The Historical Logic of Logics of History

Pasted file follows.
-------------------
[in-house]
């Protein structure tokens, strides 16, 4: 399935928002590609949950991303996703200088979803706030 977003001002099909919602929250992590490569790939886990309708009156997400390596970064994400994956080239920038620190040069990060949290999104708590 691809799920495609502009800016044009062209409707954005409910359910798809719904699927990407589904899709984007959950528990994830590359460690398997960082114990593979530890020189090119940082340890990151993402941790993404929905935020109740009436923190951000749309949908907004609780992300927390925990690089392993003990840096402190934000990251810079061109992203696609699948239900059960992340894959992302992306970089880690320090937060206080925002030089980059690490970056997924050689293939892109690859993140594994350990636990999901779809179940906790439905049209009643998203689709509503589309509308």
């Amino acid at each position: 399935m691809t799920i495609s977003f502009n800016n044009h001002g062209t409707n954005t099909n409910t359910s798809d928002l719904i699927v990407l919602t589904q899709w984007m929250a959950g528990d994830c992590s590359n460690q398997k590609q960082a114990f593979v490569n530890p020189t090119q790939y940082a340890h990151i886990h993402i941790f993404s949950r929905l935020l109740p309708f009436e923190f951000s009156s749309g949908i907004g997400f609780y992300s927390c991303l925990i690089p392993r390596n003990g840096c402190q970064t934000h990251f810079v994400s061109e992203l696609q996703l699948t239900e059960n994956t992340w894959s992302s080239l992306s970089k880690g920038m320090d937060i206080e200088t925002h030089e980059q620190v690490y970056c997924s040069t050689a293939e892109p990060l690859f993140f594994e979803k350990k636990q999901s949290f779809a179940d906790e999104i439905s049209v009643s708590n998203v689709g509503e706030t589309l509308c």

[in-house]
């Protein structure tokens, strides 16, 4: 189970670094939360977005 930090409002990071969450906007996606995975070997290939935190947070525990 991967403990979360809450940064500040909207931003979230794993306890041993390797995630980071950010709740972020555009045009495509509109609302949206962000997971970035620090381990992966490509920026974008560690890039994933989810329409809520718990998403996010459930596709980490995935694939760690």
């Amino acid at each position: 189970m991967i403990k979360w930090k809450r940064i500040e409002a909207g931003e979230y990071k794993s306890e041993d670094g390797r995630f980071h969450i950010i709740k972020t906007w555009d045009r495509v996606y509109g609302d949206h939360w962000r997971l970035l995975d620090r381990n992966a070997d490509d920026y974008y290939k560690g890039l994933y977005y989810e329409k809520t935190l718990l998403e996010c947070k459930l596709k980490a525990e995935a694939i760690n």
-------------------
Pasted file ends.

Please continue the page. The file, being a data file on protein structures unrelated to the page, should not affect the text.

Asks how the logic of language combines with the logic of labor to explain historical change. This article suggests that William H. Sewell, Jr.'s work can be divided into three periods, each characterized by a different answer to this question. In the work of the early cultural turn, labor and language codetermine historical change; in that of the high cultural turn, the logic of language becomes dominant; and in that of the postcultural turn, labor returns to a more central position. These shifts result from tensions in Sewell's account of historical change and suggests a comparison with Jürgen Habermas's account of work and interaction.